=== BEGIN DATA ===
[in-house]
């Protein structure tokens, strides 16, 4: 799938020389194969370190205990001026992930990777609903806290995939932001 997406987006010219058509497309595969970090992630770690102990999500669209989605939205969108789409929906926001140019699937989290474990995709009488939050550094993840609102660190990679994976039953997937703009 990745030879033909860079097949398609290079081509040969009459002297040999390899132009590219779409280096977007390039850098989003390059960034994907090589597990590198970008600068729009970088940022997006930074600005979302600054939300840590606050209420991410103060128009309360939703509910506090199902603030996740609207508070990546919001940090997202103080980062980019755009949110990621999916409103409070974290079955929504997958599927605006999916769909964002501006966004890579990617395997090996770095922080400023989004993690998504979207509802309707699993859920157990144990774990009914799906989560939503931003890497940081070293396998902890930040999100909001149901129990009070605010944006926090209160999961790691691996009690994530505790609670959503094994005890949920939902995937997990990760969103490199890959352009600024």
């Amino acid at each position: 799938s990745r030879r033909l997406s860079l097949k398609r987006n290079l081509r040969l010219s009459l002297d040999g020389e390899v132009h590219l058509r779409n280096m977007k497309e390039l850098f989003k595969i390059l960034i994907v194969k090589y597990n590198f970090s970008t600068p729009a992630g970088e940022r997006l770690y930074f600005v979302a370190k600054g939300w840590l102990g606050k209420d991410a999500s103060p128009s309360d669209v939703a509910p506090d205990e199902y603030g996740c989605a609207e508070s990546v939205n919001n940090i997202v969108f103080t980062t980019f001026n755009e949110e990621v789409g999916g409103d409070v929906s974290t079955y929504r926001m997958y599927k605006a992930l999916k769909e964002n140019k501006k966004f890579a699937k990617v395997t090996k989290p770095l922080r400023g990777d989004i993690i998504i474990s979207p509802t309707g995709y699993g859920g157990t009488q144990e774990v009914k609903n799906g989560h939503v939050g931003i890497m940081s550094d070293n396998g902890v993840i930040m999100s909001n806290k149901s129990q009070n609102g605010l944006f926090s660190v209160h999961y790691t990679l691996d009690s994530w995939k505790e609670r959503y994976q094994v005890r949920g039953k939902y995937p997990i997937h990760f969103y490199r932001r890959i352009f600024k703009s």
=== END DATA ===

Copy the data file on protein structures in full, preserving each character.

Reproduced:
[in-house]
């Protein structure tokens, strides 16, 4: 799938020389194969370190205990001026992930990777609903806290995939932001 997406987006010219058509497309595969970090992630770690102990999500669209989605939205969108789409929906926001140019699937989290474990995709009488939050550094993840609102660190990679994976039953997937703009 990745030879033909860079097949398609290079081509040969009459002297040999390899132009590219779409280096977007390039850098989003390059960034994907090589597990590198970008600068729009970088940022997006930074600005979302600054939300840590606050209420991410103060128009309360939703509910506090199902603030996740609207508070990546919001940090997202103080980062980019755009949110990621999916409103409070974290079955929504997958599927605006999916769909964002501006966004890579990617395997090996770095922080400023989004993690998504979207509802309707699993859920157990144990774990009914799906989560939503931003890497940081070293396998902890930040999100909001149901129990009070605010944006926090209160999961790691691996009690994530505790609670959503094994005890949920939902995937997990990760969103490199890959352009600024």
């Amino acid at each position: 799938s990745r030879r033909l997406s860079l097949k398609r987006n290079l081509r040969l010219s009459l002297d040999g020389e390899v132009h590219l058509r779409n280096m977007k497309e390039l850098f989003k595969i390059l960034i994907v194969k090589y597990n590198f970090s970008t600068p729009a992630g970088e940022r997006l770690y930074f600005v979302a370190k600054g939300w840590l102990g606050k209420d991410a999500s103060p128009s309360d669209v939703a509910p506090d205990e199902y603030g996740c989605a609207e508070s990546v939205n919001n940090i997202v969108f103080t980062t980019f001026n755009e949110e990621v789409g999916g409103d409070v929906s974290t079955y929504r926001m997958y599927k605006a992930l999916k769909e964002n140019k501006k966004f890579a699937k990617v395997t090996k989290p770095l922080r400023g990777d989004i993690i998504i474990s979207p509802t309707g995709y699993g859920g157990t009488q144990e774990v009914k609903n799906g989560h939503v939050g931003i890497m940081s550094d070293n396998g902890v993840i930040m999100s909001n806290k149901s129990q009070n609102g605010l944006f926090s660190v209160h999961y790691t990679l691996d009690s994530w995939k505790e609670r959503y994976q094994v005890r949920g039953k939902y995937p997990i997937h990760f969103y490199r932001r890959i352009f600024k703009s």